Rapid advances in technology are driving transformational changes as our products and services become increasingly important in the daily lives and businesses of New Zealanders. These advances have seen the telecommunications industry collectively investing $1.6 billion each year on average to deliver new services and network technology to New Zealanders. At the same time, fierce competition is delivering more value to consumers at lower prices, meaning New Zealand is now in the enviable position of having world-class networks and services, at below OECD average prices, for both fixed and mobile communications. 


Spark’s ongoing success requires us to meet the needs of our customers by adopting new technologies that let them communicate and do business - in New Zealand and on the global stage. 5G - the fifth generation of wireless technology - is a key element of that. Just like previous generations, 5G will be a step-change as businesses, entrepreneurs, innovators and everyday users explore and develop its potential. Its deployment will be critical to our national infrastructure.  Planning for our 5G network started some time ago. In 2016, Spark was the first operator in New Zealand to deploy 4.5G technology, as a pathway towards 5G.   During 2018, we accelerated that preparatory work and launched an extensive cell site deployment programme that will increase the density of our mobile network in preparation for 5G.  In March 2018, we conducted New Zealand’s first ever live 5G tests in Wellington and Auckland, achieving speeds of 9 gigabits per second (Gbps) outdoors and 18 Gbps indoors – hundreds of times faster than the typical speeds experienced by most New Zealand wireless device users today.  There is still much to be done to bring a commercial 5G network to reality in New Zealand – importantly, the Government is yet to allocate 5G spectrum. However, our 5G network planning is well advanced and global device manufacturers are gearing up to produce 5G-capable devices from 2019.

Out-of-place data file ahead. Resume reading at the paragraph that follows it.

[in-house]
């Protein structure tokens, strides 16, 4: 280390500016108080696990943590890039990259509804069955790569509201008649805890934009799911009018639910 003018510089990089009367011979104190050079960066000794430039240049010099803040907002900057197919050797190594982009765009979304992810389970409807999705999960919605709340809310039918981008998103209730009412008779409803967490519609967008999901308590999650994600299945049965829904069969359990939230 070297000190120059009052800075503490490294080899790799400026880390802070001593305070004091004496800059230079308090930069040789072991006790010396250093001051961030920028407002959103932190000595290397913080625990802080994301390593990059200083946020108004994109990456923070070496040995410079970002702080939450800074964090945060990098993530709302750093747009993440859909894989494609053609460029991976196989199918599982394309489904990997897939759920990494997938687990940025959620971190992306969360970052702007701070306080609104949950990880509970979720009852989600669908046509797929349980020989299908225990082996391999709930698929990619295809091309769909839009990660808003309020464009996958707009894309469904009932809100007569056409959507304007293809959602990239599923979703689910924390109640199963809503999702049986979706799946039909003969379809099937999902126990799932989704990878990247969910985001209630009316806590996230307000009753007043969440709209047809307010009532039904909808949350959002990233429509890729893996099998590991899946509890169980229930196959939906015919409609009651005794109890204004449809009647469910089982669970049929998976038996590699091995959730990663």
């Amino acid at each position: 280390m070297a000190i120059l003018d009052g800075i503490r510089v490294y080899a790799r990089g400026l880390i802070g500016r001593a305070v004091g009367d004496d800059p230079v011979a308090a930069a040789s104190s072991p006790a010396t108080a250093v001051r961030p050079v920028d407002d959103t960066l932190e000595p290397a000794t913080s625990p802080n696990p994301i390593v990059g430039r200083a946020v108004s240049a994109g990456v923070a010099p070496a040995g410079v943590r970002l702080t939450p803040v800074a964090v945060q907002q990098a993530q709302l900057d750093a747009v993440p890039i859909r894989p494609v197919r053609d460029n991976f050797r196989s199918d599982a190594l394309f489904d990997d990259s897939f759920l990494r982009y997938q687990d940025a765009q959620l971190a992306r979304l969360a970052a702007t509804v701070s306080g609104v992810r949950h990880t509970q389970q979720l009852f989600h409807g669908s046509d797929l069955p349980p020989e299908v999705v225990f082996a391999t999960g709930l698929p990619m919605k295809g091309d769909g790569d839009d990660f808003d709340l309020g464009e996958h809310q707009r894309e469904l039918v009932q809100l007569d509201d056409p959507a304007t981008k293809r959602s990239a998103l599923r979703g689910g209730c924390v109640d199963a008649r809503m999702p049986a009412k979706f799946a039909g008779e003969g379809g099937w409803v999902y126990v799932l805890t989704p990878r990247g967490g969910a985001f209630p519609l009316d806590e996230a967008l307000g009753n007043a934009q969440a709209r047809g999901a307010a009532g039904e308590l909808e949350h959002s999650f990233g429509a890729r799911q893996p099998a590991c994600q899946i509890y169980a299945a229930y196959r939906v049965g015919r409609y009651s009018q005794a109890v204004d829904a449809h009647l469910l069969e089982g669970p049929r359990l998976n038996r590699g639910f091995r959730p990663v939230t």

Services are increasingly competitively priced. Unlike almost every other type of household expenditure, consumer telecommunications costs have declined, and mobile pricing decreased by 46% in the two years to 2014. The price of a monthly bundle of voice calls and data in New Zealand, whether broadband or mobile, is less than the OECD average, and customers on entry-level broadband plans now get more data than before.